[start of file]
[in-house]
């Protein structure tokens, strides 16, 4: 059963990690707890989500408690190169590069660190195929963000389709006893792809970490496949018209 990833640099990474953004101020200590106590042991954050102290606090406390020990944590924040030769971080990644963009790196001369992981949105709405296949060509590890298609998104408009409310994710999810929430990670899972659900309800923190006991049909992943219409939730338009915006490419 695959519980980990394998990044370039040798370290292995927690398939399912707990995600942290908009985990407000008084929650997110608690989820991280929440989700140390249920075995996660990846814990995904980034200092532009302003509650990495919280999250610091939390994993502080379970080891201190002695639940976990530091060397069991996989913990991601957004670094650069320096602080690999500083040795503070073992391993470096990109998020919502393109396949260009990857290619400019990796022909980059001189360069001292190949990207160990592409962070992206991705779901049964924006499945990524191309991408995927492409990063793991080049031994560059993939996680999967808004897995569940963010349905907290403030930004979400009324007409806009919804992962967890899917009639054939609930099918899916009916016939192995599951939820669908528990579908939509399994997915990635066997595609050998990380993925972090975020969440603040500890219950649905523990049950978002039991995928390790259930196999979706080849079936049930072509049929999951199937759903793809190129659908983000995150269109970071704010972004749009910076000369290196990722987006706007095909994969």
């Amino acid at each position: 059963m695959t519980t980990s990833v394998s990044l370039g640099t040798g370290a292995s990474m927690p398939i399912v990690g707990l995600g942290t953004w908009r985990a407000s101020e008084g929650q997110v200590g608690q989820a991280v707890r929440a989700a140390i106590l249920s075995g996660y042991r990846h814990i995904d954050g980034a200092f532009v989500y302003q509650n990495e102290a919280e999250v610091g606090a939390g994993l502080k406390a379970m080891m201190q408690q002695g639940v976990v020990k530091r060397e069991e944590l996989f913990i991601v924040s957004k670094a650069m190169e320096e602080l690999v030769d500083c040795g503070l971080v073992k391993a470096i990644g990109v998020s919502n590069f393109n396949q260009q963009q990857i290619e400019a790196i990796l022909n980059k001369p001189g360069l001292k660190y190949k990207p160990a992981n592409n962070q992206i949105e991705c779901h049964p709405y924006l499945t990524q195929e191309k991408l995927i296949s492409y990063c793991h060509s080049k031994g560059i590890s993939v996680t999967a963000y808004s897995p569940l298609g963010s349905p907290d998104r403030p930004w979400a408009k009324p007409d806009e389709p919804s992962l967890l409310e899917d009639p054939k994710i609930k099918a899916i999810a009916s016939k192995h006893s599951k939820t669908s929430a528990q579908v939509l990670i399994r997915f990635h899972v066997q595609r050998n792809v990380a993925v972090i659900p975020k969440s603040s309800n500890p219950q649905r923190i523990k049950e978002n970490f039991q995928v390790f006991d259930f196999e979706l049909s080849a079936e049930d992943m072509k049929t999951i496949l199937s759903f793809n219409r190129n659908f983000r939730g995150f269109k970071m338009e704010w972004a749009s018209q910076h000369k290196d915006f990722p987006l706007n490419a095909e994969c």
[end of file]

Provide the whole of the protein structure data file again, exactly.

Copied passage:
[in-house]
């Protein structure tokens, strides 16, 4: 059963990690707890989500408690190169590069660190195929963000389709006893792809970490496949018209 990833640099990474953004101020200590106590042991954050102290606090406390020990944590924040030769971080990644963009790196001369992981949105709405296949060509590890298609998104408009409310994710999810929430990670899972659900309800923190006991049909992943219409939730338009915006490419 695959519980980990394998990044370039040798370290292995927690398939399912707990995600942290908009985990407000008084929650997110608690989820991280929440989700140390249920075995996660990846814990995904980034200092532009302003509650990495919280999250610091939390994993502080379970080891201190002695639940976990530091060397069991996989913990991601957004670094650069320096602080690999500083040795503070073992391993470096990109998020919502393109396949260009990857290619400019990796022909980059001189360069001292190949990207160990592409962070992206991705779901049964924006499945990524191309991408995927492409990063793991080049031994560059993939996680999967808004897995569940963010349905907290403030930004979400009324007409806009919804992962967890899917009639054939609930099918899916009916016939192995599951939820669908528990579908939509399994997915990635066997595609050998990380993925972090975020969440603040500890219950649905523990049950978002039991995928390790259930196999979706080849079936049930072509049929999951199937759903793809190129659908983000995150269109970071704010972004749009910076000369290196990722987006706007095909994969």
């Amino acid at each position: 059963m695959t519980t980990s990833v394998s990044l370039g640099t040798g370290a292995s990474m927690p398939i399912v990690g707990l995600g942290t953004w908009r985990a407000s101020e008084g929650q997110v200590g608690q989820a991280v707890r929440a989700a140390i106590l249920s075995g996660y042991r990846h814990i995904d954050g980034a200092f532009v989500y302003q509650n990495e102290a919280e999250v610091g606090a939390g994993l502080k406390a379970m080891m201190q408690q002695g639940v976990v020990k530091r060397e069991e944590l996989f913990i991601v924040s957004k670094a650069m190169e320096e602080l690999v030769d500083c040795g503070l971080v073992k391993a470096i990644g990109v998020s919502n590069f393109n396949q260009q963009q990857i290619e400019a790196i990796l022909n980059k001369p001189g360069l001292k660190y190949k990207p160990a992981n592409n962070q992206i949105e991705c779901h049964p709405y924006l499945t990524q195929e191309k991408l995927i296949s492409y990063c793991h060509s080049k031994g560059i590890s993939v996680t999967a963000y808004s897995p569940l298609g963010s349905p907290d998104r403030p930004w979400a408009k009324p007409d806009e389709p919804s992962l967890l409310e899917d009639p054939k994710i609930k099918a899916i999810a009916s016939k192995h006893s599951k939820t669908s929430a528990q579908v939509l990670i399994r997915f990635h899972v066997q595609r050998n792809v990380a993925v972090i659900p975020k969440s603040s309800n500890p219950q649905r923190i523990k049950e978002n970490f039991q995928v390790f006991d259930f196999e979706l049909s080849a079936e049930d992943m072509k049929t999951i496949l199937s759903f793809n219409r190129n659908f983000r939730g995150f269109k970071m338009e704010w972004a749009s018209q910076h000369k290196d915006f990722p987006l706007n490419a095909e994969c």